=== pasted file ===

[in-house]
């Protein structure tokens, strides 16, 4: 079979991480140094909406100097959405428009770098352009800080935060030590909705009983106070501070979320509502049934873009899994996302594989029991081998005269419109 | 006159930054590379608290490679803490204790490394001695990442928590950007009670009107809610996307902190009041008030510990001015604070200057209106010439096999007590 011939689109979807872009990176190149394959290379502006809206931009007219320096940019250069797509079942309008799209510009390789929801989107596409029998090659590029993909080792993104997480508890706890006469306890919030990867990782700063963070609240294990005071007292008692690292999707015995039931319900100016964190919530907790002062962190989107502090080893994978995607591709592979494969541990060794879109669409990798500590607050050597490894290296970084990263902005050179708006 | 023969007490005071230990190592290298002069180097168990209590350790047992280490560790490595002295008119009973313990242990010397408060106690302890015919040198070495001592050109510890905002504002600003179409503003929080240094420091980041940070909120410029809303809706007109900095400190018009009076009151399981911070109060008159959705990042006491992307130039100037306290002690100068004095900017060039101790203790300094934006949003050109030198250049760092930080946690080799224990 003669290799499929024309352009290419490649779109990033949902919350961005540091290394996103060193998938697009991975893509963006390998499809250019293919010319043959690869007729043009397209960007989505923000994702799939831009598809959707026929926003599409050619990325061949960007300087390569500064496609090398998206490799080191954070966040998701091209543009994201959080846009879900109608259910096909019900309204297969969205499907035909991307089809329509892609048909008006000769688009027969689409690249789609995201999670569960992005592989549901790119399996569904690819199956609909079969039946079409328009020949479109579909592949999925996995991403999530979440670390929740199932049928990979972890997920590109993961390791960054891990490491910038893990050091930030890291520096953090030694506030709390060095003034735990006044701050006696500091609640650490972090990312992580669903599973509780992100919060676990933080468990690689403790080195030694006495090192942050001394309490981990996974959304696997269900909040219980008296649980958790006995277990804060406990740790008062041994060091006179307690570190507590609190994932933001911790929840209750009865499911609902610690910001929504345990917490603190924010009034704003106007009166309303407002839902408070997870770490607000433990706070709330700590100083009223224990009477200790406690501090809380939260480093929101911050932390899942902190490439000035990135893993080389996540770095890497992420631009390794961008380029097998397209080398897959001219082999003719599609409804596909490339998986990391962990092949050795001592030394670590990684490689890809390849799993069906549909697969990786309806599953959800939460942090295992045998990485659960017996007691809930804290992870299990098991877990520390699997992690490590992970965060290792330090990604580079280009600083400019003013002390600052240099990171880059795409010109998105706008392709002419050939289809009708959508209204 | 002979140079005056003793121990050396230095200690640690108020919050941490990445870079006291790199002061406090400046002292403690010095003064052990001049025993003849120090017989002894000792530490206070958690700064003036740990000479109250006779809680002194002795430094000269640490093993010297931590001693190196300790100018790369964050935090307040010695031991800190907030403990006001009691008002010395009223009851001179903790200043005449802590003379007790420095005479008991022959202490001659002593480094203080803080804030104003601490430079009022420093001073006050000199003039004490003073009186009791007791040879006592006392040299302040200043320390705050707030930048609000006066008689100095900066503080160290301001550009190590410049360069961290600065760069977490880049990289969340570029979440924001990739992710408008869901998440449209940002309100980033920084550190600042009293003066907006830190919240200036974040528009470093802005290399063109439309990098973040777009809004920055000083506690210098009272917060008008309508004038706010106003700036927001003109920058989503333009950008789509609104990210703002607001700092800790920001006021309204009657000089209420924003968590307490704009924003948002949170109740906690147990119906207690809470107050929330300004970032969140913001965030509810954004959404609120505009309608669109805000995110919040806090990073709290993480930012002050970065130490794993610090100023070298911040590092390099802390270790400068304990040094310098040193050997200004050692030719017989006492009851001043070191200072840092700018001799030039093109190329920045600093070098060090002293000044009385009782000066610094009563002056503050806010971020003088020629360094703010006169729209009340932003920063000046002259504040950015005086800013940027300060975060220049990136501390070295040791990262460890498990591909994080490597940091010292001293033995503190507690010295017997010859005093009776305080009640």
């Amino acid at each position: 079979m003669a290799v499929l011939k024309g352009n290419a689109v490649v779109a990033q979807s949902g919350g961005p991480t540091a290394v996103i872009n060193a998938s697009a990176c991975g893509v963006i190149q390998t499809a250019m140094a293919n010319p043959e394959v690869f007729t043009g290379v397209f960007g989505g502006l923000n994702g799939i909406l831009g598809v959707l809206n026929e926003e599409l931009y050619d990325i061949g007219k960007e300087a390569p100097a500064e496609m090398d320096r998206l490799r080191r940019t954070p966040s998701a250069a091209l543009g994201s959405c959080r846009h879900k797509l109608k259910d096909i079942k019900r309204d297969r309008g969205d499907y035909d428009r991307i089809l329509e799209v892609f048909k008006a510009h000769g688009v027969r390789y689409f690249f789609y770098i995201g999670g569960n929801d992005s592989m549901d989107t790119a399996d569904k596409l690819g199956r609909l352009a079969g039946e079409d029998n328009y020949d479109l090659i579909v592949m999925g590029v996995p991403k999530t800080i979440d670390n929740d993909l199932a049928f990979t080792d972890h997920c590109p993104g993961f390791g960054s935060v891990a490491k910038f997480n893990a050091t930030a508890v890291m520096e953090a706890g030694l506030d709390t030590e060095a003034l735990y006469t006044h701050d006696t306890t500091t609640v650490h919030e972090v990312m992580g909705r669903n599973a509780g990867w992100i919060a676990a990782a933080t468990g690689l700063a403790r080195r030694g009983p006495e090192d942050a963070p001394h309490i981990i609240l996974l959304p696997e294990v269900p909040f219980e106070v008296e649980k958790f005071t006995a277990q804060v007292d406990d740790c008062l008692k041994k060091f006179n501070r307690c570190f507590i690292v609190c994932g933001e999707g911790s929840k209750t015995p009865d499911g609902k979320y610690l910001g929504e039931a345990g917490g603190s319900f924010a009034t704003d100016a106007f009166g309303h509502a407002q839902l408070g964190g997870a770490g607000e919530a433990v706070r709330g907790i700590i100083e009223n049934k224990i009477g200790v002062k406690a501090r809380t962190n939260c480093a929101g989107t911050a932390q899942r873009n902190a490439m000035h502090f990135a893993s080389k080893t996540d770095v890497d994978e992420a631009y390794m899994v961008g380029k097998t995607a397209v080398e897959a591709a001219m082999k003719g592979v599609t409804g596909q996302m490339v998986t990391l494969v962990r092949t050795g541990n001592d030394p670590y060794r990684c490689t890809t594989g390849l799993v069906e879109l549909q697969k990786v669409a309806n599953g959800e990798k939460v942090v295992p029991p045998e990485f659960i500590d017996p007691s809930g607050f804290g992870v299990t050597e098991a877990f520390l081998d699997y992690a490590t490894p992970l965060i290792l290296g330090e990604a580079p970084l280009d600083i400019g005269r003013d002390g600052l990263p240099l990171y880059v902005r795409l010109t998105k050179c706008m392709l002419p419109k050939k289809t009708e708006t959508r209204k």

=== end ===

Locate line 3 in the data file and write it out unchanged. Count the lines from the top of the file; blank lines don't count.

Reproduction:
């Amino acid at each position: 079979m003669a290799v499929l011939k024309g352009n290419a689109v490649v779109a990033q979807s949902g919350g961005p991480t540091a290394v996103i872009n060193a998938s697009a990176c991975g893509v963006i190149q390998t499809a250019m140094a293919n010319p043959e394959v690869f007729t043009g290379v397209f960007g989505g502006l923000n994702g799939i909406l831009g598809v959707l809206n026929e926003e599409l931009y050619d990325i061949g007219k960007e300087a390569p100097a500064e496609m090398d320096r998206l490799r080191r940019t954070p966040s998701a250069a091209l543009g994201s959405c959080r846009h879900k797509l109608k259910d096909i079942k019900r309204d297969r309008g969205d499907y035909d428009r991307i089809l329509e799209v892609f048909k008006a510009h000769g688009v027969r390789y689409f690249f789609y770098i995201g999670g569960n929801d992005s592989m549901d989107t790119a399996d569904k596409l690819g199956r609909l352009a079969g039946e079409d029998n328009y020949d479109l090659i579909v592949m999925g590029v996995p991403k999530t800080i979440d670390n929740d993909l199932a049928f990979t080792d972890h997920c590109p993104g993961f390791g960054s935060v891990a490491k910038f997480n893990a050091t930030a508890v890291m520096e953090a706890g030694l506030d709390t030590e060095a003034l735990y006469t006044h701050d006696t306890t500091t609640v650490h919030e972090v990312m992580g909705r669903n599973a509780g990867w992100i919060a676990a990782a933080t468990g690689l700063a403790r080195r030694g009983p006495e090192d942050a963070p001394h309490i981990i609240l996974l959304p696997e294990v269900p909040f219980e106070v008296e649980k958790f005071t006995a277990q804060v007292d406990d740790c008062l008692k041994k060091f006179n501070r307690c570190f507590i690292v609190c994932g933001e999707g911790s929840k209750t015995p009865d499911g609902k979320y610690l910001g929504e039931a345990g917490g603190s319900f924010a009034t704003d100016a106007f009166g309303h509502a407002q839902l408070g964190g997870a770490g607000e919530a433990v706070r709330g907790i700590i100083e009223n049934k224990i009477g200790v002062k406690a501090r809380t962190n939260c480093a929101g989107t911050a932390q899942r873009n902190a490439m000035h502090f990135a893993s080389k080893t996540d770095v890497d994978e992420a631009y390794m899994v961008g380029k097998t995607a397209v080398e897959a591709a001219m082999k003719g592979v599609t409804g596909q996302m490339v998986t990391l494969v962990r092949t050795g541990n001592d030394p670590y060794r990684c490689t890809t594989g390849l799993v069906e879109l549909q697969k990786v669409a309806n599953g959800e990798k939460v942090v295992p029991p045998e990485f659960i500590d017996p007691s809930g607050f804290g992870v299990t050597e098991a877990f520390l081998d699997y992690a490590t490894p992970l965060i290792l290296g330090e990604a580079p970084l280009d600083i400019g005269r003013d002390g600052l990263p240099l990171y880059v902005r795409l010109t998105k050179c706008m392709l002419p419109k050939k289809t009708e708006t959508r209204k």